Let’s look at one example: our high Federal debt load, destined to rise as the boomers retire. We are confident that growth will easily fix these, as growth solved the massive debts the UK accumulated from the Napoleonic Wars. As growth solved our massive debts from the Civil War and WW2.  This confidence is delusional.

Those debt loads were made manageable by several factors in the decades that followed the wars:

Read more…

Mechanics and consequences of America hitting the debt ceiling

16 October 2013

Summary: The debt crisis deserves attention not just as a potentially serious event, but also because it illuminates many aspects of America: the flaws in our political structure, weaknesses in the GOP, and our excessively credulity. This post, the sixth in this series, looks at the crisis, and why we have difficulty seeing it clearly.

Debt Ceiling


  1. Significance of this debate
  2. The SecTsy warns us
  3. An analysis of the problem
  4. How quickly will the Treasury hit the wall?
  5. Effects of hitting the debt ceiling
  6. Other posts in this series
  7. For More Information

(1)  Significance of this debate

A characteristic of Americans today is our credulity. We believe whatever our political leaders tell us. Much of the Left believes that humanity faces not just a crisis but doom, or even extinction, from climate change — no matter what the IPCC and major climate agencies say.

On the Right their authorities give them a similar mixture of fact an fiction, but perhaps are even more delusional — Rush on radio, Fox TV, National Review in print, and countless right-wing websites.  Let’s look at the one example, concerning the debt limit crisis: “The AP Misreports the Debt Ceiling“, John Hinderaker, Powerline, 14 October 2013 — He makes several valid points. But he grossly underestimates the mechanical difficulty (and hence risk) of rolling over hundreds of billions in debt without violating the debt ceiling, and his conclusion is incorrect.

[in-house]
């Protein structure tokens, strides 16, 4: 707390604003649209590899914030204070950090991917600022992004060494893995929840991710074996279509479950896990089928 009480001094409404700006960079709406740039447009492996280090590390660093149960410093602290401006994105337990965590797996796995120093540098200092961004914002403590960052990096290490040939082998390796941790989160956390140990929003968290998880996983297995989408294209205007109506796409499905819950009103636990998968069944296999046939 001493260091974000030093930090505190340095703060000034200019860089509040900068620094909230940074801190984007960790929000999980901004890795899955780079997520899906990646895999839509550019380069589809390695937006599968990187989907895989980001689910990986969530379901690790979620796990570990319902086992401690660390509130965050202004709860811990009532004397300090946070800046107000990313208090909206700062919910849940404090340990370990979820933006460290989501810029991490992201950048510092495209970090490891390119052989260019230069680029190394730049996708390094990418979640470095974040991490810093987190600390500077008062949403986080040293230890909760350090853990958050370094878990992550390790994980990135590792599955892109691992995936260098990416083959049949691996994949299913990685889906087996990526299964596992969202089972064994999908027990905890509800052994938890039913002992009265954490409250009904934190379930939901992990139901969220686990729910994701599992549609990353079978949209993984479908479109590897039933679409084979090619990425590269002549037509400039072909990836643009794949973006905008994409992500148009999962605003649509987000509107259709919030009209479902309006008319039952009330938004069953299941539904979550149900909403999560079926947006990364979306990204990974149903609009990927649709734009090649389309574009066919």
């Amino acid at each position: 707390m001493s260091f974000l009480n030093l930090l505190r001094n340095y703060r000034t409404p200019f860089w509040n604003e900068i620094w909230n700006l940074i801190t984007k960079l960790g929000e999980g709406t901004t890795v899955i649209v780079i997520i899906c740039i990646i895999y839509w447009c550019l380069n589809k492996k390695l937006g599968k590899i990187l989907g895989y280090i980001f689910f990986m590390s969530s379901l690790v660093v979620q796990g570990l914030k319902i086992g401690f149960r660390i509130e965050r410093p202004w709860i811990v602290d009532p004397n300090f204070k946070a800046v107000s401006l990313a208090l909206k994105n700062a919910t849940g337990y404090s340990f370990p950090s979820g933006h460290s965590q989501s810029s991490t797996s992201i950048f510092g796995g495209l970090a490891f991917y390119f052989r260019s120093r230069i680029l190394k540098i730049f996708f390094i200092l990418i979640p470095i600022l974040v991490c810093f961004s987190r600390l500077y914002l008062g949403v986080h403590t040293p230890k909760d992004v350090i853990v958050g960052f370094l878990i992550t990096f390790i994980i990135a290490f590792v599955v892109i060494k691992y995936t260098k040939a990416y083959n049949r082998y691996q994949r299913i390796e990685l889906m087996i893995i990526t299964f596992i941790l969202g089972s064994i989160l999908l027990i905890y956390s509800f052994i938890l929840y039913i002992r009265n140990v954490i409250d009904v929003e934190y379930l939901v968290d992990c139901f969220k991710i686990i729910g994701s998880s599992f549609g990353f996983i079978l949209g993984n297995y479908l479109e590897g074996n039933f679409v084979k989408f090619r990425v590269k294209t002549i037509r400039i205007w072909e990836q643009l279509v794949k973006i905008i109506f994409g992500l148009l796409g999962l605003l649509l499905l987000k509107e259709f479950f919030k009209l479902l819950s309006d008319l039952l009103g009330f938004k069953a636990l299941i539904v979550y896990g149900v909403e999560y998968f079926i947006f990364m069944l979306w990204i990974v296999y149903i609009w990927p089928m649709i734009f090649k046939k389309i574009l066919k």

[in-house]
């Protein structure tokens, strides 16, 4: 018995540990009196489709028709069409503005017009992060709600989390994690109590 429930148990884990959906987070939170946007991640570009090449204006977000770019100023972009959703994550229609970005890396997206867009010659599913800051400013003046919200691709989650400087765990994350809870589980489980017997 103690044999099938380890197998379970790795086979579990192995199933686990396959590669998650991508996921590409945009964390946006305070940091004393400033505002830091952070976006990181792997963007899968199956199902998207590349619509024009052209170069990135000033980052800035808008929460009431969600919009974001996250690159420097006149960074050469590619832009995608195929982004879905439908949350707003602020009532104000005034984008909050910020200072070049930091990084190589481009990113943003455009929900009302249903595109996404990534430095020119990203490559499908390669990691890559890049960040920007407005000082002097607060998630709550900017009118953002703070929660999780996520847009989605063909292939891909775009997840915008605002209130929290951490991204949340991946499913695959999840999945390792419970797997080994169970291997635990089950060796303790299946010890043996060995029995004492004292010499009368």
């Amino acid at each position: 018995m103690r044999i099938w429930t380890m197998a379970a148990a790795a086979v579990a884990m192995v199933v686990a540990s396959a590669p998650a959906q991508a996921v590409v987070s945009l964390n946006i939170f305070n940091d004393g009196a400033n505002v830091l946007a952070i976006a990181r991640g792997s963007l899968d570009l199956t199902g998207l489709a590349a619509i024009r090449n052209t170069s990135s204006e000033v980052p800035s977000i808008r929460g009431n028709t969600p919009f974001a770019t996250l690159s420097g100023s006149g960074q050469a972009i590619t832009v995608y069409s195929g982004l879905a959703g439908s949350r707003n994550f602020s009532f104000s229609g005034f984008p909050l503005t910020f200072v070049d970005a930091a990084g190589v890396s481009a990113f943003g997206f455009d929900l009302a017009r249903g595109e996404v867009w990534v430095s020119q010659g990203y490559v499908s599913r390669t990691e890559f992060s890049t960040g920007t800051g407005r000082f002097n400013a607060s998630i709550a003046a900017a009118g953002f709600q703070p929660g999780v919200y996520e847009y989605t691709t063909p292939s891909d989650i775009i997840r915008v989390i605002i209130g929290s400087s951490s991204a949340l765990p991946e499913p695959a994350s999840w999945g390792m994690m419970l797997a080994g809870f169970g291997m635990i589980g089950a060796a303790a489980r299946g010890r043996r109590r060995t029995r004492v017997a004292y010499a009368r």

Would a default on U.S. Treasury bonds be a disaster? Of course. No one denies that. But what does that have to do with spending on programs like Social Security? Social Security is not a debt obligation; and, in any event, it is discretionary spending that would be cut if the debt ceiling were reached, not entitlements.

… The Treasury says that without the ability to borrow more than the $17 trillion we already owe, the federal government won’t be able to “pay its bills.” What they mean by that is that spending will be cut: henceforward, it will have to equal revenue, just as though a balanced budget amendment had been enacted. When Democrats talk about “paying our bills,” they mean maintaining spending at ever-growing levels.

It’s a common opinion on the Right:

Read more…